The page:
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Renaldo Skeets Nehemiah

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SPORTS
June 10, 1989 | MAL FLORENCE, Times Staff Writer
"The Hurdlers," a long-running real life soap opera that was canceled for a while, will be renewed today in the McDonald's Jackie Joyner-Kersee track meet at Drake Stadium. The familiar cast has been reassembled: Greg Foster, who is making a comeback from another broken arm; Renaldo (Skeets) Nehemiah, who has been on a perpetual comeback since his pro football days with the San Francisco 49ers ended in 1986, and Roger Kingdom, the Olympic gold medalist, who has nothing to prove.
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SPORTS
January 19, 1988 | MAL FLORENCE, Times Staff Writer
In what could be called Comeback II, Renaldo (Skeets) Nehemiah isn't making any predictions as to what he'll accomplish on the track. Once regarded as the world's greatest high hurdler and still the world record-holder in the 110-meter race at 12.93 seconds, Nehemiah seems content just to be competing again.
SPORTS
June 10, 1989 | MAL FLORENCE, Times Staff Writer
"The Hurdlers," a long-running real life soap opera that was canceled for a while, will be renewed today in the McDonald's Jackie Joyner-Kersee track meet at Drake Stadium. The familiar cast has been reassembled: Greg Foster, who is making a comeback from another broken arm; Renaldo (Skeets) Nehemiah, who has been on a perpetual comeback since his pro football days with the San Francisco 49ers ended in 1986, and Roger Kingdom, the Olympic gold medalist, who has nothing to prove.
SPORTS
July 29, 1986 | JULIE CART
The United States Olympic Committee today will decide whether Renaldo (Skeets) Nehemiah, the world record-holder in the 110-meter hurdles, will be allowed to compete in the Olympic Festival. The Athletics Congress, track and field's governing body in the United States, has extended an invitation to Nehemiah to run in a relay race during this weekend's track and field portion of the Festival and has said he could also compete in the hurdles if another competitor withdrew.
SPORTS
March 9, 1986 | KEN DENLINGER, The Washington Post
For nearly a month, the fastest human in Centreville, Va., thought he might be able to combine three of the neatest things in life: History, money and fun. Darrell Green all but had his track shoes laced for an assault on the indoor and outdoor sprints. The Redskins' 26-year-old cornerback had re-established his track credentials by smoking Herschel Walker and some other elite pro football players in a 60-yard dash during a major meet in Dallas Feb. 1.
SPORTS
July 27, 1989 | Jim Murray
Tonie Campbell is what the fight mob would call "strictly an opponent." He is the track-and-field equivalent of that pugilistic staple, the trial horse. He's good but not too. He's fast but not fastest. He's tough, skilled, he gets the most out of what he has. He's a survivor. If he were a baseball player, he'd bat second. In football, he'd catch everything thrown to him. There's a quality of undiscourageability to him. You get what you pay for from Tonie Campbell.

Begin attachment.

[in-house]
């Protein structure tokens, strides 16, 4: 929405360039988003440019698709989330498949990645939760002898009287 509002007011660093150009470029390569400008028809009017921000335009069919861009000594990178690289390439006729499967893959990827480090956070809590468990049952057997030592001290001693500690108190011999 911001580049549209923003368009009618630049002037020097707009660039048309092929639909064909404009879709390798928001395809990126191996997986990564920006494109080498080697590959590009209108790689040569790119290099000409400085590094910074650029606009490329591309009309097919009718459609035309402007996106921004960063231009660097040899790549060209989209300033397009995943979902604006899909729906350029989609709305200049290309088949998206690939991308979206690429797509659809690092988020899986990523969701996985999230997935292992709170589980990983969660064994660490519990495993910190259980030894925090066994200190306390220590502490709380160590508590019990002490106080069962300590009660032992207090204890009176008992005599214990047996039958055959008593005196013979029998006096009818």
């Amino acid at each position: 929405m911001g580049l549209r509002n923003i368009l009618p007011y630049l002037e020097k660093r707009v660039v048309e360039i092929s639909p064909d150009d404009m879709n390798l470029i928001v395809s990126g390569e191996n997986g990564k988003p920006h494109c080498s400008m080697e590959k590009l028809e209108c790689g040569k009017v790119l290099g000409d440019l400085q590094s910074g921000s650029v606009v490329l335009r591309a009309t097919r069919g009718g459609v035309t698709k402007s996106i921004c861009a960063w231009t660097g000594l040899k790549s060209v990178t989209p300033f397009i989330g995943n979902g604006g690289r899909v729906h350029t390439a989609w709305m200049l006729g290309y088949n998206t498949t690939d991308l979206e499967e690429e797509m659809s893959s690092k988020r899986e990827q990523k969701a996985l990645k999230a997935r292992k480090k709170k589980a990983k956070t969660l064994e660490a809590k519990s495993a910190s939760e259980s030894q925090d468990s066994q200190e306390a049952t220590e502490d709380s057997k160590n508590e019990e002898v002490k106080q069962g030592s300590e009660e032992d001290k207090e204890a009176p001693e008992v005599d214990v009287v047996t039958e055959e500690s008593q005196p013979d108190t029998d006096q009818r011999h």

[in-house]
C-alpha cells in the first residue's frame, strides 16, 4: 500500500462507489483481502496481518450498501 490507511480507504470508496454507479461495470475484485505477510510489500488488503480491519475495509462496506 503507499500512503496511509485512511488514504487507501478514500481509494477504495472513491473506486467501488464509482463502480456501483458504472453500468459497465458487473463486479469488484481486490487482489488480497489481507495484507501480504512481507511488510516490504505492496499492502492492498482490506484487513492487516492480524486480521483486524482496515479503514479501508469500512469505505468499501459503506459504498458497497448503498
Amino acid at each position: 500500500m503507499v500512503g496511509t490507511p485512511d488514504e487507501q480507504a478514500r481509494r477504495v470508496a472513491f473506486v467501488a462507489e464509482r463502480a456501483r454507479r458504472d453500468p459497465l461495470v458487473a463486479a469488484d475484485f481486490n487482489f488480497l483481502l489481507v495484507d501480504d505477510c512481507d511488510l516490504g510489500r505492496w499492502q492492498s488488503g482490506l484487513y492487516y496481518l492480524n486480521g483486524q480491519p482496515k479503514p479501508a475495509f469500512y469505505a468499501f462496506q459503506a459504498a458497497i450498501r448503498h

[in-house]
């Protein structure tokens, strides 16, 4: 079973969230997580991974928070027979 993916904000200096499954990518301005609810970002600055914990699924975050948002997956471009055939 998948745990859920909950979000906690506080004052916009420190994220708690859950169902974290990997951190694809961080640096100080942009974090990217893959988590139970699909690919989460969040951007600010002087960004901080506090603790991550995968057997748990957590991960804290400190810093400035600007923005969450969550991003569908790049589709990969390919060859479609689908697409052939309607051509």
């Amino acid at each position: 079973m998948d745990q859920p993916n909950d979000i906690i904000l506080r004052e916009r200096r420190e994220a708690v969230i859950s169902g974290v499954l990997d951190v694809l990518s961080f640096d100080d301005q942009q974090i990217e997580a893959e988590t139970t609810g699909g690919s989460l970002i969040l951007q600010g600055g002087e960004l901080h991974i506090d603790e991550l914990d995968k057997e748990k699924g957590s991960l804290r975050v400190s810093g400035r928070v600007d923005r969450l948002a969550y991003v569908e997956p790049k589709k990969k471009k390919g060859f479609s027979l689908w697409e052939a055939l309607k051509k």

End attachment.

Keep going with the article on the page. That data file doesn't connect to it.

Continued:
SPORTS
January 16, 1987 | MAL FLORENCE, Times Staff Writer
From Russia with love. That's the message Sergei Bubka sent to American pole vaulters Thursday when he improved his world indoor record to 19 feet 6 1/2 inches at Osaka, Japan. The indoor season is barely under way, and the incomparable Bubka has already put the pressure on his counterparts in the United States. Bubka and Billy Olson each broke the world record four times in 1986, and Joe Dial did it once.
SPORTS
September 24, 1985 | KEN DENLINGER, The Washington Post
The arms race with the Soviet Union is starting to intensify. Also the legs race, the eyes race, the trigger-finger race and the percentage-of-body fat race, as well as the race by certain chauvinists to build better athletes through chemistry--and the equally spirited race by concerned officials to keep that from happening. Sure looks like a little good news this past week: U.S.
SPORTS
January 19, 1988 | MAL FLORENCE, Times Staff Writer
In what could be called Comeback II, Renaldo (Skeets) Nehemiah isn't making any predictions as to what he'll accomplish on the track. Once regarded as the world's greatest high hurdler and still the world record-holder in the 110-meter race at 12.93 seconds, Nehemiah seems content just to be competing again.
SPORTS
September 16, 1987 | RANDY HARVEY, Times Staff Writer
For the first time in seven years, Greg Foster and Renaldo (Skeets) Nehemiah, the two fastest high hurdlers in the history of track and field, met outdoors Tuesday night. But Foster hardly acknowledged the significance of the occasion. He could not be bothered with settling an old score, so busy was he with a new one.
SPORTS
January 20, 1988 | Scott Ostler
Greg Foster, world's foremost high hurdler, lives alone, drives alone, dines alone and trains alone, and likes it that way. Sometimes he goes searching for an even higher state of alone-ness. Once in a while, on a whim, Foster will pack a bag and head for the airport. He'll buy a ticket to anywhere, no place in particular. He'll hit town like a spy, wearing hat and shades. He'll check into a hotel, go out to dinner by himself, go to a movie by himself.
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